Hold a “Swap Party” with your neighbors, friends, or both to swap treasures where you can discover “another man’s (or woman’s) treasure” from each other’s stuff over snacks and refreshments? (For help: “How to Host a Swap Party”)
(5.) GIVE YOUR PRECIOUS TIME
For Christmas this year, I’m giving my Mom an hour of labor in her yard. Yes, really. Over Thanksgiving, we were talking about how tired we are of traditional gift-shopping and came up with this solution. These days, time is truly precious–so what could be more meaningful than giving it as a gift? It will help you make your relationships a priority and re-ground them in that beautiful, irreplaceable realm of physical, face-to-face nearness that seems in such short supply in our social-media-ed times.
How about giving a Walk on the Beach, a Night at the Movies, or Help Doing A, B, or C that your loved one needs? You can even offer an open ticket for one or two hours of time doing anything at all they would like to do with you.
>> Action tips:
Sit down, look at your X-mas shopping list and think of things you could give each person in the form of time… What do you both love doing? What do they need help with? What have always said you want to do together one day?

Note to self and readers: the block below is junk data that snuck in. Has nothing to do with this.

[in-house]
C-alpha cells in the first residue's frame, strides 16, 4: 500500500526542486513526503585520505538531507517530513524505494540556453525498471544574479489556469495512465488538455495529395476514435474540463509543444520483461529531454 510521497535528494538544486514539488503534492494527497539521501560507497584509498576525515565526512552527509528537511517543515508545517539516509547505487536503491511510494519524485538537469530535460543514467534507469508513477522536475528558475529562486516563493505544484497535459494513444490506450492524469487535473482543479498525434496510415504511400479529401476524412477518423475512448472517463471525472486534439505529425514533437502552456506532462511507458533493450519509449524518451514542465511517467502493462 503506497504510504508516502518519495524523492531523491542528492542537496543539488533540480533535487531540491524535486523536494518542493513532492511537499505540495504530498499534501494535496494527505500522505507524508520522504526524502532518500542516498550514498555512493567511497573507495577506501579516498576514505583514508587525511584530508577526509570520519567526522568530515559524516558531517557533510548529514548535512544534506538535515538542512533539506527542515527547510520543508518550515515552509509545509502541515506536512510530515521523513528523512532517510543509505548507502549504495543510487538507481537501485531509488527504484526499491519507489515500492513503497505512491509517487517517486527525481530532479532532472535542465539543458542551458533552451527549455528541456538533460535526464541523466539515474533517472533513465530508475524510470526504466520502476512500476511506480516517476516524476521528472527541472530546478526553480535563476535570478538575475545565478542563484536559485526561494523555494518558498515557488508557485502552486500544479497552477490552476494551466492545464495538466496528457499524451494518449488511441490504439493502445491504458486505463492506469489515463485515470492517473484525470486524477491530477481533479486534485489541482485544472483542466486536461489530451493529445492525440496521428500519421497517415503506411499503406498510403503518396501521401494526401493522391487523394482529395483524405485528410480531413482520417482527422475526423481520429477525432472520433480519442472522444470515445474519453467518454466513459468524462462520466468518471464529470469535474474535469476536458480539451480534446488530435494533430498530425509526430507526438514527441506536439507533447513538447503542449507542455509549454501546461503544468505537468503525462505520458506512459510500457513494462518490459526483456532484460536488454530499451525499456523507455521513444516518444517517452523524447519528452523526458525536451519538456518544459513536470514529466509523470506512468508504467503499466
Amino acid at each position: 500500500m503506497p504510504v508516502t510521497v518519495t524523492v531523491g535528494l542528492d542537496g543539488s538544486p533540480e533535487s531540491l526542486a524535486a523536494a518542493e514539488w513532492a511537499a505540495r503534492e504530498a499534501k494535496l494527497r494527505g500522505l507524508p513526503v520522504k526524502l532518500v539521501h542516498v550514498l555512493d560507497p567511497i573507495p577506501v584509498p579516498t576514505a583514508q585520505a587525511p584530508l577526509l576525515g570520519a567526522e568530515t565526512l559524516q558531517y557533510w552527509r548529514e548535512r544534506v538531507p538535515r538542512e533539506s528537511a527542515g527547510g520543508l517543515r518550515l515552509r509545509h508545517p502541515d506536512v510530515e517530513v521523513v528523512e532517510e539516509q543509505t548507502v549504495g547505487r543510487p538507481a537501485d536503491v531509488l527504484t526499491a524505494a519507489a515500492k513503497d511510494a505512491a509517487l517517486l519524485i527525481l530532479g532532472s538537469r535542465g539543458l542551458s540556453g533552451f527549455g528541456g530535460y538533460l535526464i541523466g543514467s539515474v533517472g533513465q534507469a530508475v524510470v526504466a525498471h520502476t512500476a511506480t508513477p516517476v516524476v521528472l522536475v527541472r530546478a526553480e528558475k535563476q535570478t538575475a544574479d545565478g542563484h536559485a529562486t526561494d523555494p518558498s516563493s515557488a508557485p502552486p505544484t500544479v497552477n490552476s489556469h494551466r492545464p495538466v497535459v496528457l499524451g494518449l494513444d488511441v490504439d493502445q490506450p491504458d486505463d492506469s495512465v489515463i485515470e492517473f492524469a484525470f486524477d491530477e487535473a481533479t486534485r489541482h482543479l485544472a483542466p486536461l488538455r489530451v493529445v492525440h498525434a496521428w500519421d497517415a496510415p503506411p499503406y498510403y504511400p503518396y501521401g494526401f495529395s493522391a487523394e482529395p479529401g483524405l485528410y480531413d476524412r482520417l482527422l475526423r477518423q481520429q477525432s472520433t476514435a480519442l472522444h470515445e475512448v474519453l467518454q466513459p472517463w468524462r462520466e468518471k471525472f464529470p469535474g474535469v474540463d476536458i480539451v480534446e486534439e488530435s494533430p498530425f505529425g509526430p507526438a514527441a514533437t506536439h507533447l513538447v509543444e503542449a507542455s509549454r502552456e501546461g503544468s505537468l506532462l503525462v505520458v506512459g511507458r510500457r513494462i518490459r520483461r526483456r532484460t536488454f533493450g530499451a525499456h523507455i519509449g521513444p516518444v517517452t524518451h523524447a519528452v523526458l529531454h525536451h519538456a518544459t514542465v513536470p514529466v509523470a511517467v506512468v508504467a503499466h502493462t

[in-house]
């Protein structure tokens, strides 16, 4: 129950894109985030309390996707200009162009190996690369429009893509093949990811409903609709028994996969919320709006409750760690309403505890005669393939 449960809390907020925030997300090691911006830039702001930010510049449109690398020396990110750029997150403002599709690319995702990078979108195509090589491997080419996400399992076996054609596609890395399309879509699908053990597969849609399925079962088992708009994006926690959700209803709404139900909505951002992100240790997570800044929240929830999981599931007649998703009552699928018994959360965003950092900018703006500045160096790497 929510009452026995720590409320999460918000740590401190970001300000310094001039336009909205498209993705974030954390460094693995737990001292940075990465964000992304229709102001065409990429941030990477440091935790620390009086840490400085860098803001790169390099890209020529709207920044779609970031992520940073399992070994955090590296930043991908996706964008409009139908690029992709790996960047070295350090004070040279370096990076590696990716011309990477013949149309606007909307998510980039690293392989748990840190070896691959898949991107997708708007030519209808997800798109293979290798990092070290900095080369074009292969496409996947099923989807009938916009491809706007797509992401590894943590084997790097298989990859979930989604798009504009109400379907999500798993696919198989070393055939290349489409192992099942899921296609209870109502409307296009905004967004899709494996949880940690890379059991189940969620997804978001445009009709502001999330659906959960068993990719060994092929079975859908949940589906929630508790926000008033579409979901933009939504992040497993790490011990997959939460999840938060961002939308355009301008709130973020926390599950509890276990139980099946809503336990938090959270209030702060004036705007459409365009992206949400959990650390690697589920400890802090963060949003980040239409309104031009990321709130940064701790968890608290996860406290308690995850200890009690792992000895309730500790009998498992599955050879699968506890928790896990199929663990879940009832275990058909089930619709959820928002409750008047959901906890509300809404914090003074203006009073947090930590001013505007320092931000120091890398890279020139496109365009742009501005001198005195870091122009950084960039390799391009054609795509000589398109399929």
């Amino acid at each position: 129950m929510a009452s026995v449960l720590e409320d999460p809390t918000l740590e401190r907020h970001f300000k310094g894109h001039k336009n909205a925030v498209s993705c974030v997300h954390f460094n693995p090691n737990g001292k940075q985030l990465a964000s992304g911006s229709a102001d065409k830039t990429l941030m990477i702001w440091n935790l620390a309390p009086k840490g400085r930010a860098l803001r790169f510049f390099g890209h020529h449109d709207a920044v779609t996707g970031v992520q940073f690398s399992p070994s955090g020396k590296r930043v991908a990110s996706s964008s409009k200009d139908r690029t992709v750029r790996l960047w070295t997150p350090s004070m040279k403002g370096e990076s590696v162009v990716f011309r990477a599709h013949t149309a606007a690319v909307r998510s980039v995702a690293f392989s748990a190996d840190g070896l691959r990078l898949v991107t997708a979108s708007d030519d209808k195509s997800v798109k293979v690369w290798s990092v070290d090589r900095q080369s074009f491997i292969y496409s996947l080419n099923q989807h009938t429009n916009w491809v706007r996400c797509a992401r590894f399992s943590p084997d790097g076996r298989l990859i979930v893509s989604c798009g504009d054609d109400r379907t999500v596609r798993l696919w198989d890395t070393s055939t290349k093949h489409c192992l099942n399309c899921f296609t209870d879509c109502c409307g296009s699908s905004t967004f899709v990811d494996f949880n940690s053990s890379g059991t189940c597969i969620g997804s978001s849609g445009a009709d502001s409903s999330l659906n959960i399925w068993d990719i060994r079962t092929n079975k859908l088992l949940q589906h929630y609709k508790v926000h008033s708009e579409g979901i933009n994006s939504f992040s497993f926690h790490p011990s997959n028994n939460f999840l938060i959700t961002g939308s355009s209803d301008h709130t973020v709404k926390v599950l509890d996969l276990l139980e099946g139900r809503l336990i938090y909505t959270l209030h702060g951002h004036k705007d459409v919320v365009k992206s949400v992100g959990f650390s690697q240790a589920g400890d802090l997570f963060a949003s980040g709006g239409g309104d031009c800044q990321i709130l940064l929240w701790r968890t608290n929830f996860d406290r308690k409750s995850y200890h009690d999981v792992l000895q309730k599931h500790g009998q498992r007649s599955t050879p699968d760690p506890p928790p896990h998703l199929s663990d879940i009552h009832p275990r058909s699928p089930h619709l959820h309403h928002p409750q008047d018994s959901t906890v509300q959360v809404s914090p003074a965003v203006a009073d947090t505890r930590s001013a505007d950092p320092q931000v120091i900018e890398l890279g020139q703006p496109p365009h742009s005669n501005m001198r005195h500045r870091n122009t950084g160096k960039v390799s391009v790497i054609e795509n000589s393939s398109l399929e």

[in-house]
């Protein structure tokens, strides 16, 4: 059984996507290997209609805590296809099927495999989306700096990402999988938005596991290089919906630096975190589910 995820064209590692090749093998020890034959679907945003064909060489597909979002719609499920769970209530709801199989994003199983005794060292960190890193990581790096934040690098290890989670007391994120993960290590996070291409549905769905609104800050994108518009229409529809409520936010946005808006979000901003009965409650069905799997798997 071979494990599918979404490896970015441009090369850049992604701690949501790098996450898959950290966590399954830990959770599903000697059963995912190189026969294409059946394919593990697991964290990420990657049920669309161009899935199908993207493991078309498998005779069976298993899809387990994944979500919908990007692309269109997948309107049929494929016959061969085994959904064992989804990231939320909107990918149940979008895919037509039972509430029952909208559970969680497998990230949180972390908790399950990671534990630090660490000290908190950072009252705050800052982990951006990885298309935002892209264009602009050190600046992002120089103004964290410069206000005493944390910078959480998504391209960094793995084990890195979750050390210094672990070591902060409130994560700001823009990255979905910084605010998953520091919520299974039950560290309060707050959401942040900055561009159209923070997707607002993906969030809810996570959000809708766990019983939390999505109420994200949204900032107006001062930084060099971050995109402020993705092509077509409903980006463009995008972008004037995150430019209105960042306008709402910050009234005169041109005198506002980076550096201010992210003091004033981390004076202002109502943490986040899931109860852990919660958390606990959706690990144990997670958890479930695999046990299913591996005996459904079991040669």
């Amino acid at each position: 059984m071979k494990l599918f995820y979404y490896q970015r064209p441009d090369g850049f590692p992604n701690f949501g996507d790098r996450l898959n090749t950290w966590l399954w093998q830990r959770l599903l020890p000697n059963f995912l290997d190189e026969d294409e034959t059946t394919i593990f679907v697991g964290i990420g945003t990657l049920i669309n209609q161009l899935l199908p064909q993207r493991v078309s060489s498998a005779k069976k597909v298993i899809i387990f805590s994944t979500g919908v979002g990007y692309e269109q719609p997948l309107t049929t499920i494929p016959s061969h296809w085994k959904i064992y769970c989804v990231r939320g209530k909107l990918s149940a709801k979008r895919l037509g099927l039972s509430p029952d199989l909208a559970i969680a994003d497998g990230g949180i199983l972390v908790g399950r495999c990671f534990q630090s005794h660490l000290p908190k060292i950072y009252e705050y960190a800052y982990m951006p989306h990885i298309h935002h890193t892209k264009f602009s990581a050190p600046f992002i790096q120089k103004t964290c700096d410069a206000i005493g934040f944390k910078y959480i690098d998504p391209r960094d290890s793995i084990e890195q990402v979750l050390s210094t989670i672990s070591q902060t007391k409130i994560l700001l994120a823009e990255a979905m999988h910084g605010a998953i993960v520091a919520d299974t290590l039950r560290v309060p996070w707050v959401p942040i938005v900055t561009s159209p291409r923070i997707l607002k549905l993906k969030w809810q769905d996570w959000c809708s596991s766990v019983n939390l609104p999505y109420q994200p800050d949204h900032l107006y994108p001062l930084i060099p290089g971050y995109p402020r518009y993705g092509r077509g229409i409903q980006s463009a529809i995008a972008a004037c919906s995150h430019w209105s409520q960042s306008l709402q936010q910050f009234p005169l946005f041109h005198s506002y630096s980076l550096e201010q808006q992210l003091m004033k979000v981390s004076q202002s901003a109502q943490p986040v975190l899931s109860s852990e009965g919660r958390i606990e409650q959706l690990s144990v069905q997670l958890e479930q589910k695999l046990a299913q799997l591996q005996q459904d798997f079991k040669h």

Put it in Writing and wrap it up! You could use this handy Certificate Maker to give your gift form, buy an inexpensive but nice-looking envelope or folder at your local office supply store, and wrap it up! (It took me literally two minutes to make this one):
These are just some ideas… the possibilities for using the holidays as an excuse for generating the more profound, expansive wealth of relationship and community are pretty much endless. And in our trying, we can contribute not only to a greater sense of connectedness, but to the spread of a culture of hospitality, one of the greatest treasures of all.
In the words of my friend Howard Lawrence, founder of the Abundant Community Initiative,
“The practice of local hospitality in our society will tend to be rejected as of little consequence. We look for value or fulfillment through participation in earthshaking events or significant cultural moments. This can cripple us. It is possible that this small thing ironically will bring the greatest impact. Hospitality is a practice and discipline that asks us to do what in the system’s eyes might seem inconsequential but from the perspective of well-being, is monumental. This breaking bread among neighbors may well be the essence of what it means to be human.”
source: April Doner
What ways have you found to reclaim the holidays for you, your family or neighborhood? Please share!